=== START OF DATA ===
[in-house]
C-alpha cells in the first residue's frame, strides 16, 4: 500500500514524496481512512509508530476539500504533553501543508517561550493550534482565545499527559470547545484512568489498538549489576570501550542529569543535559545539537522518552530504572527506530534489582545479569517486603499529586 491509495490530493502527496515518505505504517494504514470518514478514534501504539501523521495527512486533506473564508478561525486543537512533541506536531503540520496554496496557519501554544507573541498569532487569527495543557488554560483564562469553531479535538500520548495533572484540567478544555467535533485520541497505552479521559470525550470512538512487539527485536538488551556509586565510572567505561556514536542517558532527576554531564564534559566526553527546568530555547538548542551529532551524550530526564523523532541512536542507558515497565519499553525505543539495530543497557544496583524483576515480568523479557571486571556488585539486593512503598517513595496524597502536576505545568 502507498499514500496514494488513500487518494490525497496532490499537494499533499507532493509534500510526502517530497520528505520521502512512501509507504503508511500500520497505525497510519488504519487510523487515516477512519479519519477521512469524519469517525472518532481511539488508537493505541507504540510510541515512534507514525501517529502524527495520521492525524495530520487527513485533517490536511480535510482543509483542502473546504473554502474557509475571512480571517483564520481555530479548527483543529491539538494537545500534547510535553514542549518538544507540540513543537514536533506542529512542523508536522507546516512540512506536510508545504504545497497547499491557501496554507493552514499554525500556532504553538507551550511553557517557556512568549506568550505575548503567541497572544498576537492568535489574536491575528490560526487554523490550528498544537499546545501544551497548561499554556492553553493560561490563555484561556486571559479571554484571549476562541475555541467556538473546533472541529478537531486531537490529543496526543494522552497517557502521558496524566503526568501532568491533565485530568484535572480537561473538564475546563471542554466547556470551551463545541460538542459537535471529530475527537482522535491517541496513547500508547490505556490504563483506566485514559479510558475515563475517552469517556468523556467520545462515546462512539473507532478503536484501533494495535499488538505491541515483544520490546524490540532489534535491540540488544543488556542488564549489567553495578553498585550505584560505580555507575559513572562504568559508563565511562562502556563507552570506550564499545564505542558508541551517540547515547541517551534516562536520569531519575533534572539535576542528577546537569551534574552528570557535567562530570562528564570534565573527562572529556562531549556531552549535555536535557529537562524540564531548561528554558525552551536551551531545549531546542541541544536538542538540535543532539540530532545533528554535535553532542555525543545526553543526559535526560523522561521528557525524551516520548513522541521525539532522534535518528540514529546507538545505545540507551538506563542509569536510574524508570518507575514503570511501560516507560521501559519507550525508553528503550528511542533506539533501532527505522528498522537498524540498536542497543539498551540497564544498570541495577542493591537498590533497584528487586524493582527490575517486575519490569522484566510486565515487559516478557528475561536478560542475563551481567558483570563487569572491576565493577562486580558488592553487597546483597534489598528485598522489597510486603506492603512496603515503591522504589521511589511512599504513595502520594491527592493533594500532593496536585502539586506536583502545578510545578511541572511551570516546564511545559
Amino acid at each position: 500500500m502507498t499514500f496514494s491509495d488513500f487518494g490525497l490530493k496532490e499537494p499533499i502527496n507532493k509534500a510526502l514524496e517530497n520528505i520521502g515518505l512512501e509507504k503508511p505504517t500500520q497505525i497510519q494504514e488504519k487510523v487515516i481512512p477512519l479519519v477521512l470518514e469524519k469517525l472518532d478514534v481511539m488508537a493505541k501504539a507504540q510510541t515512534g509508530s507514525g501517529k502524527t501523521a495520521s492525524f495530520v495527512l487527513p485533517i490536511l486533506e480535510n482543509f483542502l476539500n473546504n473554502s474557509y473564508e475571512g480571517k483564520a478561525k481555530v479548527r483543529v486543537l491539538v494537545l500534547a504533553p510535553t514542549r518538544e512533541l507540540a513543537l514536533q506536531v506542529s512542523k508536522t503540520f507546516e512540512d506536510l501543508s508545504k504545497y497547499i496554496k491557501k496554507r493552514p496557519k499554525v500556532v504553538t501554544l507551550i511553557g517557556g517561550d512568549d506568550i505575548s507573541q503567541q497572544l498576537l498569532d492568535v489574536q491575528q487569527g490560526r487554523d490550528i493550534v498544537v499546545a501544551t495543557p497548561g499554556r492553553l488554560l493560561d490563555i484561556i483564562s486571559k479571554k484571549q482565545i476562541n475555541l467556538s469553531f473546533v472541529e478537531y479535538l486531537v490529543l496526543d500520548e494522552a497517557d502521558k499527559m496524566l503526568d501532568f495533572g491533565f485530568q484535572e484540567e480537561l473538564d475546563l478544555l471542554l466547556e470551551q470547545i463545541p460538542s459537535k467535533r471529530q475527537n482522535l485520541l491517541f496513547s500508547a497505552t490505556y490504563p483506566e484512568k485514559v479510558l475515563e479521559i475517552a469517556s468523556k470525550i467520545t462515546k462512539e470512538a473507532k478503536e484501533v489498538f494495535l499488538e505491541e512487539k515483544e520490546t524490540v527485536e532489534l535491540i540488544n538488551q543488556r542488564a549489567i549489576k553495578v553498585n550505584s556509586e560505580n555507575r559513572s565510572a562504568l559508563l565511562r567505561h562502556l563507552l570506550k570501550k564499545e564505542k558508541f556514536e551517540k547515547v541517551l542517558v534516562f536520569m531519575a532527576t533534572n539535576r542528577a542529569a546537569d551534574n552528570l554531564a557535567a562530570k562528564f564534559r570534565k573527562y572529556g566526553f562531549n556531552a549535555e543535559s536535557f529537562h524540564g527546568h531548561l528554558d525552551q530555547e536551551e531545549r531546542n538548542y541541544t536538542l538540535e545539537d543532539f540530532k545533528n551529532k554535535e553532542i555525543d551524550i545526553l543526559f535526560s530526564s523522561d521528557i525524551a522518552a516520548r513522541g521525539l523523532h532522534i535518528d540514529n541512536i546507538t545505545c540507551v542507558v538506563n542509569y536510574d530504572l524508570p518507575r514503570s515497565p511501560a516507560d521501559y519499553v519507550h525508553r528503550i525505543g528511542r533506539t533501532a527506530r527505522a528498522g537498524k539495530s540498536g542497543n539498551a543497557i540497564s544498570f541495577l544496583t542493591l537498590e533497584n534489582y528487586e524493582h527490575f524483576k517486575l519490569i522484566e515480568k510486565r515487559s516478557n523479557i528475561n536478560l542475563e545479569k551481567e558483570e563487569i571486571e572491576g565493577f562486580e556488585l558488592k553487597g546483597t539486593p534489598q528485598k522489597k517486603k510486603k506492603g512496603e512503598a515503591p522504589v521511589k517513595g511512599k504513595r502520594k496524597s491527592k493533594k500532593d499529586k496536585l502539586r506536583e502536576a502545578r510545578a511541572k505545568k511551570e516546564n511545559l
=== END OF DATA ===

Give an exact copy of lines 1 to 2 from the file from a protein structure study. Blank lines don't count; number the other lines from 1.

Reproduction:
[in-house]
C-alpha cells in the first residue's frame, strides 16, 4: 500500500514524496481512512509508530476539500504533553501543508517561550493550534482565545499527559470547545484512568489498538549489576570501550542529569543535559545539537522518552530504572527506530534489582545479569517486603499529586 491509495490530493502527496515518505505504517494504514470518514478514534501504539501523521495527512486533506473564508478561525486543537512533541506536531503540520496554496496557519501554544507573541498569532487569527495543557488554560483564562469553531479535538500520548495533572484540567478544555467535533485520541497505552479521559470525550470512538512487539527485536538488551556509586565510572567505561556514536542517558532527576554531564564534559566526553527546568530555547538548542551529532551524550530526564523523532541512536542507558515497565519499553525505543539495530543497557544496583524483576515480568523479557571486571556488585539486593512503598517513595496524597502536576505545568 502507498499514500496514494488513500487518494490525497496532490499537494499533499507532493509534500510526502517530497520528505520521502512512501509507504503508511500500520497505525497510519488504519487510523487515516477512519479519519477521512469524519469517525472518532481511539488508537493505541507504540510510541515512534507514525501517529502524527495520521492525524495530520487527513485533517490536511480535510482543509483542502473546504473554502474557509475571512480571517483564520481555530479548527483543529491539538494537545500534547510535553514542549518538544507540540513543537514536533506542529512542523508536522507546516512540512506536510508545504504545497497547499491557501496554507493552514499554525500556532504553538507551550511553557517557556512568549506568550505575548503567541497572544498576537492568535489574536491575528490560526487554523490550528498544537499546545501544551497548561499554556492553553493560561490563555484561556486571559479571554484571549476562541475555541467556538473546533472541529478537531486531537490529543496526543494522552497517557502521558496524566503526568501532568491533565485530568484535572480537561473538564475546563471542554466547556470551551463545541460538542459537535471529530475527537482522535491517541496513547500508547490505556490504563483506566485514559479510558475515563475517552469517556468523556467520545462515546462512539473507532478503536484501533494495535499488538505491541515483544520490546524490540532489534535491540540488544543488556542488564549489567553495578553498585550505584560505580555507575559513572562504568559508563565511562562502556563507552570506550564499545564505542558508541551517540547515547541517551534516562536520569531519575533534572539535576542528577546537569551534574552528570557535567562530570562528564570534565573527562572529556562531549556531552549535555536535557529537562524540564531548561528554558525552551536551551531545549531546542541541544536538542538540535543532539540530532545533528554535535553532542555525543545526553543526559535526560523522561521528557525524551516520548513522541521525539532522534535518528540514529546507538545505545540507551538506563542509569536510574524508570518507575514503570511501560516507560521501559519507550525508553528503550528511542533506539533501532527505522528498522537498524540498536542497543539498551540497564544498570541495577542493591537498590533497584528487586524493582527490575517486575519490569522484566510486565515487559516478557528475561536478560542475563551481567558483570563487569572491576565493577562486580558488592553487597546483597534489598528485598522489597510486603506492603512496603515503591522504589521511589511512599504513595502520594491527592493533594500532593496536585502539586506536583502545578510545578511541572511551570516546564511545559